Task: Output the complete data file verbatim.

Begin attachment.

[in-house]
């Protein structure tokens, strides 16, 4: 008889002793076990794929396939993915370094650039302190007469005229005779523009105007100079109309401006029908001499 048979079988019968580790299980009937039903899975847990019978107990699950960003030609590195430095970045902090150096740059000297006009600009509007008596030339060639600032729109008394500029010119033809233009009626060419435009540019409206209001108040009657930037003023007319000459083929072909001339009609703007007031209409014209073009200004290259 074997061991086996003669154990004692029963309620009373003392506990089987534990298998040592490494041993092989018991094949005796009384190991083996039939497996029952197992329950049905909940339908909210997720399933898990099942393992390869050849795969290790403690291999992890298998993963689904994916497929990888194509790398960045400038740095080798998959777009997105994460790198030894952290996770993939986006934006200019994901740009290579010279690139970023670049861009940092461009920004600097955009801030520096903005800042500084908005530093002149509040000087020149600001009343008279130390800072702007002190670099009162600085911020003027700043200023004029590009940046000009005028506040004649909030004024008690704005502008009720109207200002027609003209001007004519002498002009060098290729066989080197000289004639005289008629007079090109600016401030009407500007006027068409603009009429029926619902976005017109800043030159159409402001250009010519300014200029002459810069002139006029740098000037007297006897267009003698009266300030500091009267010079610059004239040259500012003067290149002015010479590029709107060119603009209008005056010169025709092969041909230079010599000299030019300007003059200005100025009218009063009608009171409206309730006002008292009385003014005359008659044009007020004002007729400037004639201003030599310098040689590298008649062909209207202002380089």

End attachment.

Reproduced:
[in-house]
């Protein structure tokens, strides 16, 4: 008889002793076990794929396939993915370094650039302190007469005229005779523009105007100079109309401006029908001499 048979079988019968580790299980009937039903899975847990019978107990699950960003030609590195430095970045902090150096740059000297006009600009509007008596030339060639600032729109008394500029010119033809233009009626060419435009540019409206209001108040009657930037003023007319000459083929072909001339009609703007007031209409014209073009200004290259 074997061991086996003669154990004692029963309620009373003392506990089987534990298998040592490494041993092989018991094949005796009384190991083996039939497996029952197992329950049905909940339908909210997720399933898990099942393992390869050849795969290790403690291999992890298998993963689904994916497929990888194509790398960045400038740095080798998959777009997105994460790198030894952290996770993939986006934006200019994901740009290579010279690139970023670049861009940092461009920004600097955009801030520096903005800042500084908005530093002149509040000087020149600001009343008279130390800072702007002190670099009162600085911020003027700043200023004029590009940046000009005028506040004649909030004024008690704005502008009720109207200002027609003209001007004519002498002009060098290729066989080197000289004639005289008629007079090109600016401030009407500007006027068409603009009429029926619902976005017109800043030159159409402001250009010519300014200029002459810069002139006029740098000037007297006897267009003698009266300030500091009267010079610059004239040259500012003067290149002015010479590029709107060119603009209008005056010169025709092969041909230079010599000299030019300007003059200005100025009218009063009608009171409206309730006002008292009385003014005359008659044009007020004002007729400037004639201003030599310098040689590298008649062909209207202002380089």